With the headlines full of peanut butter recalls and salmonella outbreaks, many people are skipping the Skippy and jetting past the Jif, sending peanut butter sales down 25%. Manufacturers are now spreading ad campaigns and giving out coupons, trying to reassure consumers that eating their products is safe.
[social_buttons]Smucker, the maker of Jif peanut butter, placed ads in newspapers across the country on Friday, stating that they did not buy from the Peanut Corporation of America, and included a coupon for a jar of Jif. ConAgra Foods (Peter Pan peanut butter manufacturer) is planning to run a similar ad campaign, also including a coupon.
“Obviously this has had a very negative impact on the industry.” – Maribeth Badertscher, spokeswoman for Jif.
Even though the salmonella contaminated peanut butter only represents a small percentage of the total sales by the peanut butter companies in the United States, the public relations issue is probably going to be with us for some time. The average American eats three pounds of peanut butter a year, and sales of peanut butter top $800 million a year. That’s a lot of goober peas.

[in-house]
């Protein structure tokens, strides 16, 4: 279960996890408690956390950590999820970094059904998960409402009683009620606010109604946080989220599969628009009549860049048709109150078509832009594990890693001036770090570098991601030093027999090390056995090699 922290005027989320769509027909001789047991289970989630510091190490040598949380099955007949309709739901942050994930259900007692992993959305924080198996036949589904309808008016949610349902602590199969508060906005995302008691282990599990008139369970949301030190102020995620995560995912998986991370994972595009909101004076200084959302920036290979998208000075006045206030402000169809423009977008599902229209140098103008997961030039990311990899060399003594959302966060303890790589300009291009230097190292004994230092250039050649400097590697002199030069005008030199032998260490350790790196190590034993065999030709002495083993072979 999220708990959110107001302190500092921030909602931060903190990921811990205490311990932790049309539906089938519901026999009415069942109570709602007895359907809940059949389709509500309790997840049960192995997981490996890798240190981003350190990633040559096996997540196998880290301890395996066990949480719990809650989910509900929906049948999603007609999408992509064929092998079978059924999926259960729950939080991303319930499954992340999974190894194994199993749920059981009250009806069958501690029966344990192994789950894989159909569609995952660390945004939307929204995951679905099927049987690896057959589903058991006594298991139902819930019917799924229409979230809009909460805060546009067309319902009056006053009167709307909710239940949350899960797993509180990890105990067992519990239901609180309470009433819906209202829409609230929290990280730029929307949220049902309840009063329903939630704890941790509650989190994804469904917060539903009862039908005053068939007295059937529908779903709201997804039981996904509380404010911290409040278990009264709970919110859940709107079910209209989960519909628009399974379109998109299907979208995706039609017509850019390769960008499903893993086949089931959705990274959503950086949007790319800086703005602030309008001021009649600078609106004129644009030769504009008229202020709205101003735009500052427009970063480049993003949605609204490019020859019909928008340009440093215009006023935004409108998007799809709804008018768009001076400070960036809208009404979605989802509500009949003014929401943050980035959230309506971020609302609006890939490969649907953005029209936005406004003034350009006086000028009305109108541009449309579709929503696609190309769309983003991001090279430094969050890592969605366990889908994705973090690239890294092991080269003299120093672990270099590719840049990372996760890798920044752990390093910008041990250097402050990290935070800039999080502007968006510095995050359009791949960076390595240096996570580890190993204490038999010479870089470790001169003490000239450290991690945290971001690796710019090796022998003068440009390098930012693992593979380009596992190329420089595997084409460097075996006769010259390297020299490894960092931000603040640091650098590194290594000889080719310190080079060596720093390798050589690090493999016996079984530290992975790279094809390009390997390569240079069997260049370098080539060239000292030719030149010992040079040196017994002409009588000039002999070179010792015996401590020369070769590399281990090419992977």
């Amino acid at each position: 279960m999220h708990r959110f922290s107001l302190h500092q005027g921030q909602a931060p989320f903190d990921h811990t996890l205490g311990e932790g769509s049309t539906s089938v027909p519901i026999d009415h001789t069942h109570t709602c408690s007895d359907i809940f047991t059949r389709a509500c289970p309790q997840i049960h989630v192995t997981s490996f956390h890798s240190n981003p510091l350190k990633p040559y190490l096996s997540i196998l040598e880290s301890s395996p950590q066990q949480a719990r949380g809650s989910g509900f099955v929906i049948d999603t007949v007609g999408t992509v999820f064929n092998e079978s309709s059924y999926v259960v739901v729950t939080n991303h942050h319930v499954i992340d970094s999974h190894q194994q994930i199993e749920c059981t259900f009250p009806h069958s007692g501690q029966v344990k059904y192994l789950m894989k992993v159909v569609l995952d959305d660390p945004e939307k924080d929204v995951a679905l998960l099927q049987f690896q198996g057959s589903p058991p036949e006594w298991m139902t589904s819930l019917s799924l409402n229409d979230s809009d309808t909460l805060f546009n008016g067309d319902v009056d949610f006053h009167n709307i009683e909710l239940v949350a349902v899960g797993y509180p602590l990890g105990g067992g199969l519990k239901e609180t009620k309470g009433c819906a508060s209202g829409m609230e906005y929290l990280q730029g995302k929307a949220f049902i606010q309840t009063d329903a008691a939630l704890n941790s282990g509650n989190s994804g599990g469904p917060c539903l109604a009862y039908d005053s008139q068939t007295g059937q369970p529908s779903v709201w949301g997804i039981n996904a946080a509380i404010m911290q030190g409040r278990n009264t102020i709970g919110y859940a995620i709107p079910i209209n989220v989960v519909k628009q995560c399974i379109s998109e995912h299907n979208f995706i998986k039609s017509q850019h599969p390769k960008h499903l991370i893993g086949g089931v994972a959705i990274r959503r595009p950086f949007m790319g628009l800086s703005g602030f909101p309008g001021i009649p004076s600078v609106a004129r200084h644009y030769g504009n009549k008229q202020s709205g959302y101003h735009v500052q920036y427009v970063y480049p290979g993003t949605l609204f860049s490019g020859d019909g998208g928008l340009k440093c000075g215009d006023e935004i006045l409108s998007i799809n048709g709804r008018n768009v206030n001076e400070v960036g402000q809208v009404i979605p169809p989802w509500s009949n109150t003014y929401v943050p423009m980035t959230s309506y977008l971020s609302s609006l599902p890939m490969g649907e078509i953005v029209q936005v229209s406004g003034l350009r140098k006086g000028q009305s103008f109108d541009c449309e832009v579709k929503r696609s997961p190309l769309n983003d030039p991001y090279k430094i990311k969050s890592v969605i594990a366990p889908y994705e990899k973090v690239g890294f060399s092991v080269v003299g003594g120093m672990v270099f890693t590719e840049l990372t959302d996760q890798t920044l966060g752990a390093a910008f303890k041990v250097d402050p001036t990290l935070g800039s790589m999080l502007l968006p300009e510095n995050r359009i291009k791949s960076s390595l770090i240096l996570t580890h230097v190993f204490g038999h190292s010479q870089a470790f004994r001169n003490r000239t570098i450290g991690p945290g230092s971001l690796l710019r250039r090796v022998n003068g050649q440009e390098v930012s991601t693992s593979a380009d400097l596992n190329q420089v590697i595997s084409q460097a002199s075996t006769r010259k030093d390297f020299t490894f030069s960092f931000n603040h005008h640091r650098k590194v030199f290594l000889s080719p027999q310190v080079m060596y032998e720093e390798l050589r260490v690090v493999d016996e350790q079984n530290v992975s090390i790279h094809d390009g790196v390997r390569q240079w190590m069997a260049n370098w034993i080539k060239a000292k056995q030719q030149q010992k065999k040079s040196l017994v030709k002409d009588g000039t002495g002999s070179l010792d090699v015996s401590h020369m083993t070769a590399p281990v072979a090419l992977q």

The current outbreak has sickened over 575 people and caused eight deaths so far, and the recall of peanut butter products has been expanded to more than 1,500 different products.
California, Idaho and Minnesota received peanut butter and roasted peanuts from the federal government for school lunch programs which was supplied by the PCA, but no illnesses in students have been linked to those shipments.
The Department of Agriculture has now banned the PCA from doing any more business with the government, and the company’s CEO, Stewart Parnell, was removed from the Agriculture Department’s Peanut Standards Board. The company is under criminal investigation, and has been accused by federal regulators of knowingly shipping products that had tested positive for salmonella.
Isn’t it time for our food safety system to move into the 21st century? Here’s hoping that the new Secretary of Agriculture, Tom Vilsack, will move forward with the idea of a food safety agency.